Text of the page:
The Suicide Squad writer/director then warned that to discuss any more specifics would mean divulging some secrets about "the bad guy stuff," which at the time of shooting was a "locked box." Having heard details about each comic book character in the cast, and these mystery monsters apparently doing the bidding of a master in shadow, there was really one other mystery to pursue...
It really is a rare thing to not just take a film from 'underdog' to one of the summer's biggest potential hits without divulging the actual villain of the movie, let alone get within weeks of release with the shroud of secrecy still intact. But instead of patting Ayer, Warner Bros. and DC on the back for keeping some secrets for the finished cut, let's break down what we know about The Adversary.
Unfortunately, neither Ayer nor the producers would outright describe the villain, or their relationship to the Squad, Midway City, or the exact link between it and its 'Eyes.' But they did offer some promises, and a tease that whatever The Adversary is, magic, religion and mythology are all going to be called upon to flesh it out. Not to mention the DC Comics storylines launched by "Suicide Squad" creator John Ostrander. Ayer explained that before he could craft the story and script for the film, he had to understand the historical context for the series, which meant "going into the original Suicide Squad," which forced more than a few of the film's villains together for the first time.
But just as the idea that he had created the movie's villain started to sink in, Ayer clarified that the 'henchmen concept' is something comics are built on, and he had put his efforts into adding some original details. But the big bad?
"The backbone of this story is right out of canon and it's one comic book. I'm not going to say which one... eventually people might figure it out."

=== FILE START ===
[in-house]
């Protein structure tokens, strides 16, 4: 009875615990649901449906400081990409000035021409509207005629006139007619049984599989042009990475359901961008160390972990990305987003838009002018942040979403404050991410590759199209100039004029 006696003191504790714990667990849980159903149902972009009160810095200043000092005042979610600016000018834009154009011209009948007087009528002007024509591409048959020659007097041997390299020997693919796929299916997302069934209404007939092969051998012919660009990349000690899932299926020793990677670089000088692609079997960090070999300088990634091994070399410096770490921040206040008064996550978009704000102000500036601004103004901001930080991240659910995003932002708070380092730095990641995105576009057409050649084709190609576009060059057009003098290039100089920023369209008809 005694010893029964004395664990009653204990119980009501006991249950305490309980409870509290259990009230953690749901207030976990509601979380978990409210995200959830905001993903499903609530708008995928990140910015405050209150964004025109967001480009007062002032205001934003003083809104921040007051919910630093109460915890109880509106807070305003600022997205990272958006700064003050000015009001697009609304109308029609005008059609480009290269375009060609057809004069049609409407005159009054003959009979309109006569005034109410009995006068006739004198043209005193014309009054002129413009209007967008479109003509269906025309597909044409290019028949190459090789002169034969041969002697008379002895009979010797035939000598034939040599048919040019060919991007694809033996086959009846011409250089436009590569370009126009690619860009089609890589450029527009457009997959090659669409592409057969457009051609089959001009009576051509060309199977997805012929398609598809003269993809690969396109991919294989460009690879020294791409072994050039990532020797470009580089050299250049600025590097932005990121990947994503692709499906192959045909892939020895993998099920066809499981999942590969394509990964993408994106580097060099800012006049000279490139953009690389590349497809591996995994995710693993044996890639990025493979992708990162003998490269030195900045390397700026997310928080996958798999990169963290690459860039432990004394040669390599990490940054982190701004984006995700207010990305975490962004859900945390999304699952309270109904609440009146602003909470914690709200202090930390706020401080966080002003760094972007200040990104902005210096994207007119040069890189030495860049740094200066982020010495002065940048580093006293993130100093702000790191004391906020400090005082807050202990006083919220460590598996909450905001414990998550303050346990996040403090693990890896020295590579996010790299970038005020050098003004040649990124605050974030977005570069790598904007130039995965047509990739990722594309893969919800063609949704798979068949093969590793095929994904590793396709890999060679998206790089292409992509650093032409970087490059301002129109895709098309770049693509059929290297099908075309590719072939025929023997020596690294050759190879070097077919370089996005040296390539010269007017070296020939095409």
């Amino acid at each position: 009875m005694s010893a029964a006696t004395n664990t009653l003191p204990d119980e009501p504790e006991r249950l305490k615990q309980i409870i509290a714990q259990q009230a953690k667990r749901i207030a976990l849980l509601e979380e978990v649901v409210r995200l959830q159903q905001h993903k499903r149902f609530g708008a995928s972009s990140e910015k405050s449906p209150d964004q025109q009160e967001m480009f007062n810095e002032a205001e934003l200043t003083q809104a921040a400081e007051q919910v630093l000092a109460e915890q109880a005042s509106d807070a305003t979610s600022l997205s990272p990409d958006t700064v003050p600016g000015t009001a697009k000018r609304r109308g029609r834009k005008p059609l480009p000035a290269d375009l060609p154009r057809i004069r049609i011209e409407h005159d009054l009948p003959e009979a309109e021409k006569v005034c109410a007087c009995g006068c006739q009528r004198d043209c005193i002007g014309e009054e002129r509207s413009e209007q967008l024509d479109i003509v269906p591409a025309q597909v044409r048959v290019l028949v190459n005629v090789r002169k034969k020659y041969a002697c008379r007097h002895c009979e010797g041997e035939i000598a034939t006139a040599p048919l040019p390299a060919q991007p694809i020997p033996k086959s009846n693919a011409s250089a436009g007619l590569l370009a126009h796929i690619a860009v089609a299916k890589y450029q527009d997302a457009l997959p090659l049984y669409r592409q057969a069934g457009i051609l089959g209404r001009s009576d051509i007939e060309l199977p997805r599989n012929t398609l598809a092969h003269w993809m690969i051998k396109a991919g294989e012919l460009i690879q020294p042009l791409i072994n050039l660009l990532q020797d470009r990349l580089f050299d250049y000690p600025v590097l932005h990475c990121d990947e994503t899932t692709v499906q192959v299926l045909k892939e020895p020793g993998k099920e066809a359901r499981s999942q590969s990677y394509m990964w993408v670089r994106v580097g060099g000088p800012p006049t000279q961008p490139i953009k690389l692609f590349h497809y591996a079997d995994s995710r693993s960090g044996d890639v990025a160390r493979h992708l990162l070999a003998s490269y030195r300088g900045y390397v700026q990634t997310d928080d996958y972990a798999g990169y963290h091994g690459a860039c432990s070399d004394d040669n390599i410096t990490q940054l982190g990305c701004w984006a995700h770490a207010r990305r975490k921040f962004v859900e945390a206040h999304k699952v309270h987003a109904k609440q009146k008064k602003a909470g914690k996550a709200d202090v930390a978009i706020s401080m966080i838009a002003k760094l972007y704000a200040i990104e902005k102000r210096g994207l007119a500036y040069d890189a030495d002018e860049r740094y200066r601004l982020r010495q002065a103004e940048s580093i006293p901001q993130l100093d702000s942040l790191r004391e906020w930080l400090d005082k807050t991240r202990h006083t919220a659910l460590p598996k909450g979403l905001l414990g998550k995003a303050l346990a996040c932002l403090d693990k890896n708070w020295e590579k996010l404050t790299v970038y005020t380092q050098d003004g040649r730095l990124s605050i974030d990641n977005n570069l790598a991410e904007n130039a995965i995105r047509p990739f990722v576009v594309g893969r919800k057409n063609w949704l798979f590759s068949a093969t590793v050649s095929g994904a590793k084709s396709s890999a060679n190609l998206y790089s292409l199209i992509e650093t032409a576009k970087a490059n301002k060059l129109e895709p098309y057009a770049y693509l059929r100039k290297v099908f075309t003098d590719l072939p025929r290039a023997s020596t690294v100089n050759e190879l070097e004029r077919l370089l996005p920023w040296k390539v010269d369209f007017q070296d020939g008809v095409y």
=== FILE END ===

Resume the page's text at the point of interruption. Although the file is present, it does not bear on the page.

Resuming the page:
It's a tantalizing tease - and if you haven't read our theory on the comic book issue, story, and villain, do so now - but one that throws a bit of a wrench into the theories of Enchantress 'breaking bad' and bringing the Squad after her (destroying Midway City in the process).
We say "destroy" since the film's marketing shows building, vehicles, and other landmarks... melted(?) by blasts from an unknown energy source. We had the opportunity to walk one street set during our visit, but no such fallout existed. There were some of the same markings on storefronts and apartment buildings denoting locations that had been searched, and occupants documented - just like the military really does carry out during epidemics, pandemics, or infections (even if it's mostly in fiction).
So, alright, there's the presence of the magical Enchantress, who doesn't seem to be this mysterious 'Adversary' - or if she is, that's not the whole story. Add in this biohazard-looking substance and evidence of some sort of "infection," and goo-covered 'Eyes of the Adversary' that look similar to soldiers themselves, and it's hard to know what to make of it. Producer Richard Suckle, sensing our interest in knowing what mythology or magic was driving the movie's plot, threw a bone for us (and our readers):
"There's magic in this movie. There's things that are happening that are unexplainable. Some of them may be attributed to magic. Some of them may be attributed to other things. Maybe they're scientific, but, yes, it's not just someone coming into the city and laying waste. This obviously is clearly ... Something has happened and the Squad is sent into Midway City to try and fix a problem, but that problem is something that you learn more and more about as the movie unfolds."
And in case there are some who worry this 'Adversary' is some sort of off-screen menace, or a veiled easter egg/connection to the larger DCEU that fans will need to see a sequel to truly uncover, Suckle has some good news:
"Oh, you will find out who the Adversary is. That is for sure. You will find out not only who the Adversary is but why they exist, who is part and parcel, and who is behind them. You definitely find that out in this movie, for sure."
Assuming the producers haven't gotten creative or misleading with their details, and Enchantress is The Adversary, are you as impressed as we are that the secret has been kept this long? Or do you have suspicions that the reveal of the movie's villain may not be everything fans might hope? Let us know your thoughts, and predictions, in the comments!
Suicide Squad is scheduled to arrive in theaters on August 5, 2016; Wonder Woman is slated for release on June 2, 2017; followed by Justice League on November 17, 2017; Aquaman on July 27, 2018; an untitled DC Film on October 5, 2018; Shazam on April 5, 2019; Justice League 2 on June 14, 2019; an untitled DC film on November 1, 2019; Cyborg on April 3, 2020; and Green Lantern Corps on July 24, 2020. The Flash is currently without a release date.